Editor Jonathan Vankin remembers Harvey Pekar

Editor Jonathan Vankin remembers Harvey Pekar

By DCE Editorial Thursday, July 15th, 2010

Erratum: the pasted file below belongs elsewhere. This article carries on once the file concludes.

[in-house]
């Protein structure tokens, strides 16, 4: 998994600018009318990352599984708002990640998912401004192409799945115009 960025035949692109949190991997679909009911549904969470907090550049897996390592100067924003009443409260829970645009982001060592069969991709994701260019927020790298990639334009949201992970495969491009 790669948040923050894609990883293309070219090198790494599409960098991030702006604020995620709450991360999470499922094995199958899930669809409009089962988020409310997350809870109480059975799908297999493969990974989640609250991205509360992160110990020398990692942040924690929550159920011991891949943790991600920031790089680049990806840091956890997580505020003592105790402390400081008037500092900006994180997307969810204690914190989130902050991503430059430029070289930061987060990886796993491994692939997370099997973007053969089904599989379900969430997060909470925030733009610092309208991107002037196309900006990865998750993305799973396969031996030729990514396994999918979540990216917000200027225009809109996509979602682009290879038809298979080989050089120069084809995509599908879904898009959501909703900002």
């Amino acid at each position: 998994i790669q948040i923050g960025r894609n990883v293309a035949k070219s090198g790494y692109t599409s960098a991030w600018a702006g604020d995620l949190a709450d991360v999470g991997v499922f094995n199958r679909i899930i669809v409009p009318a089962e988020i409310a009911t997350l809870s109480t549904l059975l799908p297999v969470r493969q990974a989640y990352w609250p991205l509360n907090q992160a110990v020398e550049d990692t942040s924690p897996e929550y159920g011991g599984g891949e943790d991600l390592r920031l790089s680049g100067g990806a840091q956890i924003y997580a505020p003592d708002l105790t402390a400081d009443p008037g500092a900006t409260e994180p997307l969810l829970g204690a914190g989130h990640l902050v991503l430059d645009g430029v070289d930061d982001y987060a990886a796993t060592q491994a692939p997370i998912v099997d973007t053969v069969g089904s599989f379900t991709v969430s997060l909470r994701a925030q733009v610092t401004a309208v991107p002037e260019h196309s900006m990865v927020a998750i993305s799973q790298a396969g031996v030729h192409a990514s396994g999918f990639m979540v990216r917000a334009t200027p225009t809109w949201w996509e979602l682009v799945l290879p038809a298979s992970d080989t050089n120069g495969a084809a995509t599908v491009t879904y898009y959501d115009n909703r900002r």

HARVEY PEKAR 1939-2010 Harvey Pekar was the first writer I brought into Vertigo. My first week on the job. Needless to say, I was pretty excited. Now it’s six years later and suddenly, Harvey is gone. I’m still in shock. I knew about his health problems, but somehow, Harvey seemed like one of those guys who would just keep going and going. When we worked together, Harvey called every day. He read every script over the phone before he mailed it. (He always mailed it. The U.S. Postal Service could count on Harvey.) The first graphic novel he wrote for me was called THE QUITTER. The title was right for the book, but not for the Harvey I knew. 5976_80x1201 When I was editing his latest and as it turned out, last issues of AMERICAN SPLENDOR and had a two or three-page hole to fill, I called him. He often had a call with a different publisher going on his second house line, or a jazz disc on the turntable for a review he was writing. But within an hour (usually quicker), he’d call back and read his new story to me. Nothing could stop him. It never even occurred to me that anything would. His comics were not “about” his life. They were, quite literally, his life. In pencil and ink. AMSPLAD-cvr AMSPLRADO.Cv.qx So we now live in an America without Harvey Pekar, a place that for me becomes just a little more difficult to figure out. We produce, in this country, very few of those voices that can give us a bit of guidance through this maze of life. Now we have one less. Harvey created a new kind of comics. Call them "graphic memoir," "indie" or whatever, they were comics for anyone who’s ever looked in a mirror, seen a less-than-perfect person, then gone on with life anyway. Harvey made comics into art for the people. For you and me. He leaves an enormous body of work. But Harvey also leaves us a trust, that his art for the people will keep going and going. I hope that all of us who read, love and create comics remember to keep that trust. Now that he’s no longer part of my life, I hope I will. At least I’ll try to do what you would do, Harvey. The best I can. ---- Jonathan Vankin